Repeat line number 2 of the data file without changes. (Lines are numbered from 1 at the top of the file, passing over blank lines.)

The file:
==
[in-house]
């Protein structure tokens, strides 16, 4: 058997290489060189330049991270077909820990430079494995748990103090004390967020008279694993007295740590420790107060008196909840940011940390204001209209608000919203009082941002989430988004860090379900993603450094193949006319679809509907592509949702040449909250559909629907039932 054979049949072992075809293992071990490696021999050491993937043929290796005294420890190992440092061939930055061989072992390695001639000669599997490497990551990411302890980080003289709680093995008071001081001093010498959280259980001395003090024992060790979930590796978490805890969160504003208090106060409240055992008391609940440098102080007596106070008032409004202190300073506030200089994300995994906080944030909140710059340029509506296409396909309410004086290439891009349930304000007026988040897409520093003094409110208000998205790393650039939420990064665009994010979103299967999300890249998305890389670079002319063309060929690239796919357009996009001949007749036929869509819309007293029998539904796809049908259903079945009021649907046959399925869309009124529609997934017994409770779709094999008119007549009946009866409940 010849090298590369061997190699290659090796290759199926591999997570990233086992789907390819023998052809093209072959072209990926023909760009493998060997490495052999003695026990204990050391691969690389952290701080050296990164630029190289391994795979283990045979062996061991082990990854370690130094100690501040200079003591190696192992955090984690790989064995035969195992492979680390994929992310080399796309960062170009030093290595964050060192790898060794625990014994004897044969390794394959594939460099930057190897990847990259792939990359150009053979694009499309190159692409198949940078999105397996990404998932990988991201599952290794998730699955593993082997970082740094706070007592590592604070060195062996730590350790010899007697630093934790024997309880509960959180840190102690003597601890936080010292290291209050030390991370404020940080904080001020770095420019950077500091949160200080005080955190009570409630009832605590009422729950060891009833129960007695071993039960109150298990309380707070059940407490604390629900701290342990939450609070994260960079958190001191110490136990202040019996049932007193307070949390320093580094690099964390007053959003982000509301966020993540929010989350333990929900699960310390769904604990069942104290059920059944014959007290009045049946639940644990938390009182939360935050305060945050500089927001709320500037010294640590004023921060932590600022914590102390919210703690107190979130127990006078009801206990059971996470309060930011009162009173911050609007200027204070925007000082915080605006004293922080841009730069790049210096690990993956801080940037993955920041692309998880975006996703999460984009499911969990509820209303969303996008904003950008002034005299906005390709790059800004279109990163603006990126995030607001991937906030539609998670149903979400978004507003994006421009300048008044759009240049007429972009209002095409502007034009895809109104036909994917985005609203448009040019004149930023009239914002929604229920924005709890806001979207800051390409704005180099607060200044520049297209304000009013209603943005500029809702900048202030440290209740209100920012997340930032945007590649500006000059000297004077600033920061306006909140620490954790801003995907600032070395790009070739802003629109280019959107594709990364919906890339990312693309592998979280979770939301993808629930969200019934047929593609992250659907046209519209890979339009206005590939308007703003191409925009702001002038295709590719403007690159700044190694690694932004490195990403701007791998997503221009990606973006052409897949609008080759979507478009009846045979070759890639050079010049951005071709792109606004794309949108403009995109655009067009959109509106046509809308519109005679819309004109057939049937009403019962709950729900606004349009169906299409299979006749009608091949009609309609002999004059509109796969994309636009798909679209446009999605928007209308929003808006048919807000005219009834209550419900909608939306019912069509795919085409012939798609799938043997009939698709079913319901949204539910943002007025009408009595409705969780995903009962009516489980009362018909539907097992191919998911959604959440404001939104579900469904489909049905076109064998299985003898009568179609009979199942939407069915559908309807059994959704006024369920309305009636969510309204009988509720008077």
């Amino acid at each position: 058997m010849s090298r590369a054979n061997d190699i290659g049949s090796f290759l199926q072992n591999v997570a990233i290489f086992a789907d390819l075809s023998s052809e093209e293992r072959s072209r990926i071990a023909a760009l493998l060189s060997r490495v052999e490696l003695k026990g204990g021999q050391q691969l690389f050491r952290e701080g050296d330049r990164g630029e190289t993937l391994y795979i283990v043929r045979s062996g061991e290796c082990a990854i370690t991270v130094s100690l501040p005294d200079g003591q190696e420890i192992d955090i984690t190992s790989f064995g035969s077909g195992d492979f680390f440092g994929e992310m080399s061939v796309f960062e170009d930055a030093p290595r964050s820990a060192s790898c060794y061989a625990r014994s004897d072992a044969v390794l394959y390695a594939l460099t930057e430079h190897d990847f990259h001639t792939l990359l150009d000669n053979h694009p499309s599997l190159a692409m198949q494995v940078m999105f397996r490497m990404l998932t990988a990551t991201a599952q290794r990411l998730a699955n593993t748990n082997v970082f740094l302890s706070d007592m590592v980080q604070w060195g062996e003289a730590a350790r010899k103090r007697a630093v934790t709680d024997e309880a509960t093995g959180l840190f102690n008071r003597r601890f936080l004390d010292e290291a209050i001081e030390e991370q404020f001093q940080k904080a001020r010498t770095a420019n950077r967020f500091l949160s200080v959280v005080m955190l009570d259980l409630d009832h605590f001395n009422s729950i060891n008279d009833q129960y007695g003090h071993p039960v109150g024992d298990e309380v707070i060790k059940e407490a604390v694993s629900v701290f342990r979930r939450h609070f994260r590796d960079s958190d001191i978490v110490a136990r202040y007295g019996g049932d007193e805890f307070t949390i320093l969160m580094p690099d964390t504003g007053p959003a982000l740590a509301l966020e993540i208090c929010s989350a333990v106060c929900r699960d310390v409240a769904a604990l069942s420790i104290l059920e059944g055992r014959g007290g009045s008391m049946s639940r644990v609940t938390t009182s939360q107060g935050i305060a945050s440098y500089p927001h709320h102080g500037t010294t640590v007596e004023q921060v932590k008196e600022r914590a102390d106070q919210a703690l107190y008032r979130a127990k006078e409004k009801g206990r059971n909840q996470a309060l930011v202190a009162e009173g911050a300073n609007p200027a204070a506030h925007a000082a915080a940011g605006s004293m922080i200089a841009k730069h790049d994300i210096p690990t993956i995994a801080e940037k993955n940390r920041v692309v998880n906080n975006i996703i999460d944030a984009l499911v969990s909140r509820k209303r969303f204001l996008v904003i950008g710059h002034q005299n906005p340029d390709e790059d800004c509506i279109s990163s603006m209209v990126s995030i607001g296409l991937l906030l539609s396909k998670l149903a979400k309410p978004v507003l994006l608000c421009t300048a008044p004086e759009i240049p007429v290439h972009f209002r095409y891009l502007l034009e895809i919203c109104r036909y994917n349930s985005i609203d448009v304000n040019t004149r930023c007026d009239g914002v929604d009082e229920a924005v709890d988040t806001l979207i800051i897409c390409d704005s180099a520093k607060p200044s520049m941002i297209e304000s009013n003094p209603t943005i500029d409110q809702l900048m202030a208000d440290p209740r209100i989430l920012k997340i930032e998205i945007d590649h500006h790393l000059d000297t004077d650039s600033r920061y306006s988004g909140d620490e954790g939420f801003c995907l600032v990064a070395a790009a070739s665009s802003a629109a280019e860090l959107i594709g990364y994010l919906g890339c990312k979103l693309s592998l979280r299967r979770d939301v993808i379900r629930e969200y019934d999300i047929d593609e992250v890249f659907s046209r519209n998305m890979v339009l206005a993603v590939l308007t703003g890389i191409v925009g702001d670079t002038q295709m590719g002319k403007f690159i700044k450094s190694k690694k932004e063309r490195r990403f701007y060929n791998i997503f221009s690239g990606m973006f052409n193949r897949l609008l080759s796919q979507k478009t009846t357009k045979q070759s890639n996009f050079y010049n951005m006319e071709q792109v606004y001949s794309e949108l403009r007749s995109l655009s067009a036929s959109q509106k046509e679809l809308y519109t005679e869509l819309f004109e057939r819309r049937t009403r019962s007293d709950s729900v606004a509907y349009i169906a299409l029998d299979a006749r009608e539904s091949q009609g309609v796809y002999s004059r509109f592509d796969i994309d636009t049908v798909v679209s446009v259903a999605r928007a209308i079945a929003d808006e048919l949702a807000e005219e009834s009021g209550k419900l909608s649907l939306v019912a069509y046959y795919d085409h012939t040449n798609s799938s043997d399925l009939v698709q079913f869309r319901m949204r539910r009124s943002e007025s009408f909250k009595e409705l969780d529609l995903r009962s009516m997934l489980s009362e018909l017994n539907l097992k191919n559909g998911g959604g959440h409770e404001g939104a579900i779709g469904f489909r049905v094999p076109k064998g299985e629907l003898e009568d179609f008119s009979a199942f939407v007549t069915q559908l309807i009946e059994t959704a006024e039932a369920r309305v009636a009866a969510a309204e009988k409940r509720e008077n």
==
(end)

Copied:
């Protein structure tokens, strides 16, 4: 058997290489060189330049991270077909820990430079494995748990103090004390967020008279694993007295740590420790107060008196909840940011940390204001209209608000919203009082941002989430988004860090379900993603450094193949006319679809509907592509949702040449909250559909629907039932 054979049949072992075809293992071990490696021999050491993937043929290796005294420890190992440092061939930055061989072992390695001639000669599997490497990551990411302890980080003289709680093995008071001081001093010498959280259980001395003090024992060790979930590796978490805890969160504003208090106060409240055992008391609940440098102080007596106070008032409004202190300073506030200089994300995994906080944030909140710059340029509506296409396909309410004086290439891009349930304000007026988040897409520093003094409110208000998205790393650039939420990064665009994010979103299967999300890249998305890389670079002319063309060929690239796919357009996009001949007749036929869509819309007293029998539904796809049908259903079945009021649907046959399925869309009124529609997934017994409770779709094999008119007549009946009866409940 010849090298590369061997190699290659090796290759199926591999997570990233086992789907390819023998052809093209072959072209990926023909760009493998060997490495052999003695026990204990050391691969690389952290701080050296990164630029190289391994795979283990045979062996061991082990990854370690130094100690501040200079003591190696192992955090984690790989064995035969195992492979680390994929992310080399796309960062170009030093290595964050060192790898060794625990014994004897044969390794394959594939460099930057190897990847990259792939990359150009053979694009499309190159692409198949940078999105397996990404998932990988991201599952290794998730699955593993082997970082740094706070007592590592604070060195062996730590350790010899007697630093934790024997309880509960959180840190102690003597601890936080010292290291209050030390991370404020940080904080001020770095420019950077500091949160200080005080955190009570409630009832605590009422729950060891009833129960007695071993039960109150298990309380707070059940407490604390629900701290342990939450609070994260960079958190001191110490136990202040019996049932007193307070949390320093580094690099964390007053959003982000509301966020993540929010989350333990929900699960310390769904604990069942104290059920059944014959007290009045049946639940644990938390009182939360935050305060945050500089927001709320500037010294640590004023921060932590600022914590102390919210703690107190979130127990006078009801206990059971996470309060930011009162009173911050609007200027204070925007000082915080605006004293922080841009730069790049210096690990993956801080940037993955920041692309998880975006996703999460984009499911969990509820209303969303996008904003950008002034005299906005390709790059800004279109990163603006990126995030607001991937906030539609998670149903979400978004507003994006421009300048008044759009240049007429972009209002095409502007034009895809109104036909994917985005609203448009040019004149930023009239914002929604229920924005709890806001979207800051390409704005180099607060200044520049297209304000009013209603943005500029809702900048202030440290209740209100920012997340930032945007590649500006000059000297004077600033920061306006909140620490954790801003995907600032070395790009070739802003629109280019959107594709990364919906890339990312693309592998979280979770939301993808629930969200019934047929593609992250659907046209519209890979339009206005590939308007703003191409925009702001002038295709590719403007690159700044190694690694932004490195990403701007791998997503221009990606973006052409897949609008080759979507478009009846045979070759890639050079010049951005071709792109606004794309949108403009995109655009067009959109509106046509809308519109005679819309004109057939049937009403019962709950729900606004349009169906299409299979006749009608091949009609309609002999004059509109796969994309636009798909679209446009999605928007209308929003808006048919807000005219009834209550419900909608939306019912069509795919085409012939798609799938043997009939698709079913319901949204539910943002007025009408009595409705969780995903009962009516489980009362018909539907097992191919998911959604959440404001939104579900469904489909049905076109064998299985003898009568179609009979199942939407069915559908309807059994959704006024369920309305009636969510309204009988509720008077």